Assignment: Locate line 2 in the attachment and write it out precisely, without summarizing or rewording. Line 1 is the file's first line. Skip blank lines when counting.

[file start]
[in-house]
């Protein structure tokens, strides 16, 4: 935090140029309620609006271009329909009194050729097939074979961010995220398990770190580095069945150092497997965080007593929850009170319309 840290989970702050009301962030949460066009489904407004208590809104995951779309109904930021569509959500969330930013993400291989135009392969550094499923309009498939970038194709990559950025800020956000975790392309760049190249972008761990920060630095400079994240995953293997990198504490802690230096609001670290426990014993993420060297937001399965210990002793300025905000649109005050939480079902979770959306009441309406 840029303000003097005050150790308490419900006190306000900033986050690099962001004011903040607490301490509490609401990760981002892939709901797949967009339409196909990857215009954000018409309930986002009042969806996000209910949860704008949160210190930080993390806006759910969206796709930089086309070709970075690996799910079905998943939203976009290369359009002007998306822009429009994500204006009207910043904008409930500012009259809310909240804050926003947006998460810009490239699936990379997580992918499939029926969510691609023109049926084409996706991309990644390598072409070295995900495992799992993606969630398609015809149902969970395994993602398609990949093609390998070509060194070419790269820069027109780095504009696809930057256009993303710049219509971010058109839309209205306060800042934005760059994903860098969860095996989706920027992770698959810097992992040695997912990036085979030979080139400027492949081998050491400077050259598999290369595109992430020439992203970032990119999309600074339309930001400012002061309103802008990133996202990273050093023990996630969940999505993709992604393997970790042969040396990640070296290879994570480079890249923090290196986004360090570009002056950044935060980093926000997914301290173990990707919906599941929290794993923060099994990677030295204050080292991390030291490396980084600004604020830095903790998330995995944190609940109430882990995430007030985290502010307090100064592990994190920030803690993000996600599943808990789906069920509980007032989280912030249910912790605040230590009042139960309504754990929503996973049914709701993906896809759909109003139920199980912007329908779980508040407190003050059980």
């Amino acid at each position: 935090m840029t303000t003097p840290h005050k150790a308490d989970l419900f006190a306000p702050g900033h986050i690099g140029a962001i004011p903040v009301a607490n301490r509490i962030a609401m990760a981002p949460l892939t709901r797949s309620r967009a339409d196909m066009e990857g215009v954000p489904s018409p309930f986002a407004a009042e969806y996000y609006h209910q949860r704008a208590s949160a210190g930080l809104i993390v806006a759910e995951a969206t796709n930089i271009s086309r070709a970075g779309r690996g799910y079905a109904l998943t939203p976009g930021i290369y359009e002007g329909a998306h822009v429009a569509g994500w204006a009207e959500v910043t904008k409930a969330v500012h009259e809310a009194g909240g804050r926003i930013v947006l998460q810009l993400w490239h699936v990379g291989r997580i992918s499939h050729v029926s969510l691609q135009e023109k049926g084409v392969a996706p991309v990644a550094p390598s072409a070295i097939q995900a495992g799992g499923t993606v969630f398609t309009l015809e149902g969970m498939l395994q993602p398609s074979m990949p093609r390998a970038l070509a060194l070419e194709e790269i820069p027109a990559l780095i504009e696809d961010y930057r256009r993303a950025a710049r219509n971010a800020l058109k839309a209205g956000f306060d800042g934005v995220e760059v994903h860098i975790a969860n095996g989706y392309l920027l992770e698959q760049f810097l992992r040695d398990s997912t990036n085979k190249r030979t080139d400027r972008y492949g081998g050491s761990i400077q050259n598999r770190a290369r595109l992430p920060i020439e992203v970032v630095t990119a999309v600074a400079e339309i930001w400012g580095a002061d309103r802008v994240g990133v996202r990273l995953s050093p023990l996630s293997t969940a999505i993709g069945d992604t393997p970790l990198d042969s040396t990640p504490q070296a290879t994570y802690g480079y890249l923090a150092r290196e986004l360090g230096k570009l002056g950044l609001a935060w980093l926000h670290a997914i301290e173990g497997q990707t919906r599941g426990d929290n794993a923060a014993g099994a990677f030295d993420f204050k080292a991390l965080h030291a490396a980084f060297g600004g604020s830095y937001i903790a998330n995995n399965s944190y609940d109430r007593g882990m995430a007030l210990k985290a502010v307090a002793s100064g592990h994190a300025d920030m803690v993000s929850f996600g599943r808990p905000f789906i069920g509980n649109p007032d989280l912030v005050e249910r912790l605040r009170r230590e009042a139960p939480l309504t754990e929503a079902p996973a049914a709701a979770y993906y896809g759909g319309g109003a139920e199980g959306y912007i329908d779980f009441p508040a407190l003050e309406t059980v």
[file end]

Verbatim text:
């Protein structure tokens, strides 16, 4: 935090140029309620609006271009329909009194050729097939074979961010995220398990770190580095069945150092497997965080007593929850009170319309 840290989970702050009301962030949460066009489904407004208590809104995951779309109904930021569509959500969330930013993400291989135009392969550094499923309009498939970038194709990559950025800020956000975790392309760049190249972008761990920060630095400079994240995953293997990198504490802690230096609001670290426990014993993420060297937001399965210990002793300025905000649109005050939480079902979770959306009441309406 840029303000003097005050150790308490419900006190306000900033986050690099962001004011903040607490301490509490609401990760981002892939709901797949967009339409196909990857215009954000018409309930986002009042969806996000209910949860704008949160210190930080993390806006759910969206796709930089086309070709970075690996799910079905998943939203976009290369359009002007998306822009429009994500204006009207910043904008409930500012009259809310909240804050926003947006998460810009490239699936990379997580992918499939029926969510691609023109049926084409996706991309990644390598072409070295995900495992799992993606969630398609015809149902969970395994993602398609990949093609390998070509060194070419790269820069027109780095504009696809930057256009993303710049219509971010058109839309209205306060800042934005760059994903860098969860095996989706920027992770698959810097992992040695997912990036085979030979080139400027492949081998050491400077050259598999290369595109992430020439992203970032990119999309600074339309930001400012002061309103802008990133996202990273050093023990996630969940999505993709992604393997970790042969040396990640070296290879994570480079890249923090290196986004360090570009002056950044935060980093926000997914301290173990990707919906599941929290794993923060099994990677030295204050080292991390030291490396980084600004604020830095903790998330995995944190609940109430882990995430007030985290502010307090100064592990994190920030803690993000996600599943808990789906069920509980007032989280912030249910912790605040230590009042139960309504754990929503996973049914709701993906896809759909109003139920199980912007329908779980508040407190003050059980």